In our divided attention-span, interrupt driven lives, it’s sometimes tough enough to remember where we put our car keys, much less a phone number or a URL. Zoove is now rolling out a clever way to fit promotion details into our brains’ short-term buffers. Their StarStar Codes make it as easy as remembering **YourName.
A StarStar Code, serving as an 800-number, URL and/or text short code, helps facilitate mobile direct response. The double stars may be followed by almost any combination of two to 12 letters and/or numbers. Brands can use these codes on TV, print, radio and outdoor signs to increase the likelihood that consumers will recall them until they get to their phones. When delivered by social network, such as Twitter, or the web, the codes’ virality is increased by being more likely to be spread by word-of-mouth.
What happens when a user dials a StarStar Code? There are lots of choices for the brand. The most frequent applications are likely to be content delivered to the dialing phone such as a coupon, web page, video, text message or application. The code can also be forwarded to a call center or automated voice system.
Brands can use codes for communications and promotions that are static, changing or one-shot. **YourRestaruantName can be a dedicated telephone number. **NameOfPopularSinger can be Tweeted by an artist to fans who would be returned access to a song of the week. **WhateverYouWant can, well, be just that. Brands may want to use different codes based on delivery media to take advantage of the platform’s reporting functions.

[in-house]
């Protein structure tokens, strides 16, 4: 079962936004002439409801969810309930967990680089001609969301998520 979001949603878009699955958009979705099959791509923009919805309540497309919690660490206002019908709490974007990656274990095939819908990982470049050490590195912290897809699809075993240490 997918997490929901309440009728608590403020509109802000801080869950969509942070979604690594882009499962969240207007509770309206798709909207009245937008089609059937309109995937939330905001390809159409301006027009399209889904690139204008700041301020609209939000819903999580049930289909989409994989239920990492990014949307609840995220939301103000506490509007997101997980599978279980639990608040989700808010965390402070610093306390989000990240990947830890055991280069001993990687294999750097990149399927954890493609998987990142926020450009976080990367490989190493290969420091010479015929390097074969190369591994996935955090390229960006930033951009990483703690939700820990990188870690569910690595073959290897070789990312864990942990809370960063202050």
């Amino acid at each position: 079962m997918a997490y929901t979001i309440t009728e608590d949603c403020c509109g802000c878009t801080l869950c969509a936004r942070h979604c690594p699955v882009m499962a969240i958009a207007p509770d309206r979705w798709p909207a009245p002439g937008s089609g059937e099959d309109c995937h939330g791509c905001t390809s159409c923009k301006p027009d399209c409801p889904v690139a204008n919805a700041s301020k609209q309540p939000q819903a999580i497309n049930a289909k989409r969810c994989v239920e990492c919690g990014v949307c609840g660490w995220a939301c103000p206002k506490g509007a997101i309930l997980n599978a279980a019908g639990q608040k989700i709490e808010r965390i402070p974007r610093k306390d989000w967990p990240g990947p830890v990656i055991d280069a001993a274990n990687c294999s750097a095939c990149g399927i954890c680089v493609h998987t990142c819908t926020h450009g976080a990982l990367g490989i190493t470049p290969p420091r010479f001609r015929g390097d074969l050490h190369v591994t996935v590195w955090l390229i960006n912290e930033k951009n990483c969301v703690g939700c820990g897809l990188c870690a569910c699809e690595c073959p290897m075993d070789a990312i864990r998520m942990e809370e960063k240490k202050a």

Zoove’s National Mobile Dial Code Registry is the only source to obtain a lease on StarStar Codes and the registry is accessed from the company’s website. Punch one in and, if the code is not already reserved, you’ll discover one of two things. Codes are leased by the year and are not inexpensive. You also might find that the code is “available by special order only.” This occurs when the number combination spells a known brand name, you’ve entered a ten character phone number or another code that Zoove is monitoring.
The process is limited a bit because a dial pad number combination can spell a variety of words. According to Zoove, the platform’s geolocation capabilities can, in many cases, accommodate that issue for regionally-based brands. Also, users of smartphones with fixed keyboards, such as some BlackBerry models, may not be aware that they can dial their phones with the letter keys.
StarStar Codes currently work on AT&T’s network and the company advises that Verizon and other carriers are to follow soon. Zoove has been working with the carriers for several years to have them enable their switches for the service, motivated by the additional revenue the carriers will get from the messaging.
Early users include Clear Channel’s iheartradio.com – dialing **IHT returns an SMS with a link to download the application. Marci Weisler, Digital Business Director of Time Out North America, another user, said, “Through our unique StarStar Code, **TONY, Zoove gives our users a really simple way to access and download our mobile application without searching and seeking. Quick access is important if the user needs information immediately to decide where to go. StarStar Dialing is the first that allows us to secure easy to remember, branded Mobile Dial Codes.”
Several application examples, including a poll to vote for one’s favorite social media network, may be found on Zoove’s website.